Toyota is out to raise the standard by which plug-in hybrids are measured. They have done so with the Prius Prime by adding leading edge technology systems coupled to a powertrain that is a marvel of efficiency. Factoring in a price reduction in the thousands from the earlier generation Prius plug-in and an expanded 25 mile battery-only driving range, this Toyota model certainly holds appeal for Toyota Prius fans and new converts to a plug-in hybrid society.
The Toyota RAV4 that emerged an all-new generation SUV in 2013 features a stylish refresh this year with a bolder front fascia, restyled bumpers, and sharper rocker panels. That’s not the big news for 2016, though, because the RAV4 now features an important new addition – the first-ever hybrid powertrain in the RAV4.
While an all-electric RAV4 variant developed with Tesla had previously been offered in limited numbers and markets beginning in 2012 and an earlier generation RAV4 EV was offered in small numbers in the late 1990s, this is a very different scenario. Toyota has priced the RAV4 Hybrid base price aggressively at $28,370 and expects it to represent about 10 to 15 percent of all 2016 RAV4 models sold.
Toyota's two-motor Hybrid Synergy Drive system is used in the 2016 RAV4 Hybrid, the same as in the Lexus NX 300h hybrid crossover. In this application the RAV4 Hybrid comes with Electronic On-Demand AWD-I, making all-wheel-drive standard in the model. Fuel efficiency is rated at 34 mpg in the city and 31 mpg on the highway. Driving range is just over 480 miles.
The RAV4 Hybrid integrates a 2.5-liter Atkinson-cycle 4-cylinder gasoline engine and 141 horsepower electric motor to drive the front wheels. A 67 horsepower electric motor provides torque to the rear wheels when the vehicle’s control system senses power is needed. Electrical energy is provided by a nickel-metal-hydride battery pack. An electronically controlled continuously variable transmission is used. Several operating modes are provided. ECO mode favors fuel economy by optimizing throttle response and air conditioning output. EV mode allows the RAV4 Hybrid to run solely on battery power for about a half-mile while traveling below 25 mph.
Inside, more premium features are used this year including soft-touch materials on the dash and door panels and a leather steering wheel. A 4.2-inch TFT multi-information display is included in a revised gauge cluster. The five passenger crossover offers ample room for five adults plus 38.4 cubic feet of cargo capacity behind the rear seats, expanding to 73.4 cubic feet with the 60/40 split rear seats folded. Rear-passenger knee room is enhanced with front seats that feature a slim seat back. The rear seatbacks also recline several degrees for added passenger comfort.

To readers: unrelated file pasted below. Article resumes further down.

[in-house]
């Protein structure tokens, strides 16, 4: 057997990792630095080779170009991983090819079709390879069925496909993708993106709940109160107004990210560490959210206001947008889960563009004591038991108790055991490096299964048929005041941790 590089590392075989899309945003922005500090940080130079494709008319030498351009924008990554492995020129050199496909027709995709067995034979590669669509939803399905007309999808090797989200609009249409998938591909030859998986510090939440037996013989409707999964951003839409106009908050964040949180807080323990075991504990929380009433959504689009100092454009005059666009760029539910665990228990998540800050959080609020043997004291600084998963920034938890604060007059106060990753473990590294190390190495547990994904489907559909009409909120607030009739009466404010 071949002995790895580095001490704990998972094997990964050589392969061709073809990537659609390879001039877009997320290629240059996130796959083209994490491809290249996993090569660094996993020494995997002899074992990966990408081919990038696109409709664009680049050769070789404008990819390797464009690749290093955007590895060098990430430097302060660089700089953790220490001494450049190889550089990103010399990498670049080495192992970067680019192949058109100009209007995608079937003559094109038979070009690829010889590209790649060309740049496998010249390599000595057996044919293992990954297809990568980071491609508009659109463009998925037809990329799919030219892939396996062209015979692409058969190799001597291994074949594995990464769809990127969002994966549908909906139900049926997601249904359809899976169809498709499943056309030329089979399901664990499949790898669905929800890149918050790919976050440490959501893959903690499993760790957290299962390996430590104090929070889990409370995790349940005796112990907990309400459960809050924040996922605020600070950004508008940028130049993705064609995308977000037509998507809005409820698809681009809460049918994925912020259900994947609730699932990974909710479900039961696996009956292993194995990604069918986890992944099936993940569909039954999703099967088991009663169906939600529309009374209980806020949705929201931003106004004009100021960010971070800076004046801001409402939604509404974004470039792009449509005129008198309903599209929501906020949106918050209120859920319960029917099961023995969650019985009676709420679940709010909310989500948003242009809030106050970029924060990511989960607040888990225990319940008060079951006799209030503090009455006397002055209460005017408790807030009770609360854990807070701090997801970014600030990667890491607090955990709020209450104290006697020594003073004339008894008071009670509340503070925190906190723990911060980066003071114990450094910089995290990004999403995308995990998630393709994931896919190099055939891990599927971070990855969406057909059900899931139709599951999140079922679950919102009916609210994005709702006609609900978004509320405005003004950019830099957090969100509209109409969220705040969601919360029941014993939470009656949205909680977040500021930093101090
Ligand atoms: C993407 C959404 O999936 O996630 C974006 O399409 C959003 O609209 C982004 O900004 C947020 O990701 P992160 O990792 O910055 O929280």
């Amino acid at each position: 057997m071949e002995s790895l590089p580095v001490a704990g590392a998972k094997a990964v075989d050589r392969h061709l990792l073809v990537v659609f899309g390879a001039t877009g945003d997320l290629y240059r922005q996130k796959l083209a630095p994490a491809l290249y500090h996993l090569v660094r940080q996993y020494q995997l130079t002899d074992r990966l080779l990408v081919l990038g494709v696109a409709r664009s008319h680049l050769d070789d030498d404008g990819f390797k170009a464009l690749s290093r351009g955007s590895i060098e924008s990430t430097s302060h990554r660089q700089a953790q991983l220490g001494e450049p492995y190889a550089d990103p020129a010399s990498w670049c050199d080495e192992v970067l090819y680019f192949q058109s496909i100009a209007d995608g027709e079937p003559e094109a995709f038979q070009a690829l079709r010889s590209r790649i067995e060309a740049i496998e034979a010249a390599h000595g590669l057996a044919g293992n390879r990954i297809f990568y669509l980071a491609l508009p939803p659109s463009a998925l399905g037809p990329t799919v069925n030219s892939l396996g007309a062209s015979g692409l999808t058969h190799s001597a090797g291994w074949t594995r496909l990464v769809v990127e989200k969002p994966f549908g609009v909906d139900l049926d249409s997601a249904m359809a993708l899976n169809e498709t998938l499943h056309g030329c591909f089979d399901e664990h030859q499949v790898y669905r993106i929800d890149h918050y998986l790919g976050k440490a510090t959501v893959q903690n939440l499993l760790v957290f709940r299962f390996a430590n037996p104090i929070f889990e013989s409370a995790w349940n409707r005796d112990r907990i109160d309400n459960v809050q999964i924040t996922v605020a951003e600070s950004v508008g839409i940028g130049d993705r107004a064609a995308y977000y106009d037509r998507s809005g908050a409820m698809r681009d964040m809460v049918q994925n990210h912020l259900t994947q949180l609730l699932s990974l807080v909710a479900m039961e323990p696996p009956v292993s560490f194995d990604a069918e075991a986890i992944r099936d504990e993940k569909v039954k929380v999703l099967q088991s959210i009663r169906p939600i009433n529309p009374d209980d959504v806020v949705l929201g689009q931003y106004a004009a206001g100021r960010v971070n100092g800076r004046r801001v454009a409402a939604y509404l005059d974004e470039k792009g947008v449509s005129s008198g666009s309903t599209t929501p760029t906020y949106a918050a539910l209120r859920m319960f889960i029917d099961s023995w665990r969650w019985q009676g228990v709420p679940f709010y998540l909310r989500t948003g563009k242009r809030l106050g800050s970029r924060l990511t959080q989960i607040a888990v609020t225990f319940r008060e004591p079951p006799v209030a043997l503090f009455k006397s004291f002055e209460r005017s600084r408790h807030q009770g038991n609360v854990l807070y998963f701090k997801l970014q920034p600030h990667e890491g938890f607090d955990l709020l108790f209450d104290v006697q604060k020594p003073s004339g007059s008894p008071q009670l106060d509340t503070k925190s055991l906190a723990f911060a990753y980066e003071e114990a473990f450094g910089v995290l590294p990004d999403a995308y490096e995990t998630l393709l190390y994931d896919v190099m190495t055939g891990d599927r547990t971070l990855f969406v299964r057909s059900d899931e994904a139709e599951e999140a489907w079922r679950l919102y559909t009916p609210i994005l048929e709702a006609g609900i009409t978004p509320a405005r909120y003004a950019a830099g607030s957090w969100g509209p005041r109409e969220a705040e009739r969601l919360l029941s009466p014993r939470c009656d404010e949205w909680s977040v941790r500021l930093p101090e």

The RAV4 Hybrid is one of the first U.S. models to offer Toyota Safety Sense (TSS), a new multi-feature safety system that includes forward collision warning and automatic pre-collision braking. There is also lane-departure alert, radar-based adaptive cruise control, pedestrian pre-collision warning, and automatic high beams. A new Bird's Eye View Monitor with Perimeter Scan provides a live rotating 360-degree view of the surroundings on a 7-inch touchscreen using four cameras mounted on the front, side mirrors, and rear of the car. Limited models include blind-spot monitors with cross-traffic alerts as well.
The challenge ahead was clear when Toyota set out to design the all-new 2013 Avalon: With the median Avalon buyer’s age about 64 and a goal of drawing a much younger crowd from the 35 to 50 age group, it needed to come up with an elegant, well-sculpted, and sportier model that would attract this younger crowd while retaining the model’s traditional buyers.
Toyota’s competitors have been making more vehicles with a quiet, comfortable, and yet somewhat sporty driving feel. The Volkswagen Passat and new Ford Fusion are good examples of this trend. That said, given its class, the Avalon’s primary competition is likely the Chrysler 300, Hyundai Azera, Buick LaCrosse, and Ford Taurus. The new Avalon stacks up well against these.
Designers have done a good job of making the new Avalon more attractive, more aggressive, and yet still elegant while also lending that feeling of being ‘cool.’ The c-pillar is pushed back toward the rear, the roofline is flattened, and the overall design looks leaner and more modern compared with the previous generation. It is part Lexus ES and part Camry, with its own flair. Aggressive lines like a larger front intake and body panels with sharp creases – one running from the front wheel arch and above the door handles to the tail lights – reinforce the Avalon’s new styling direction.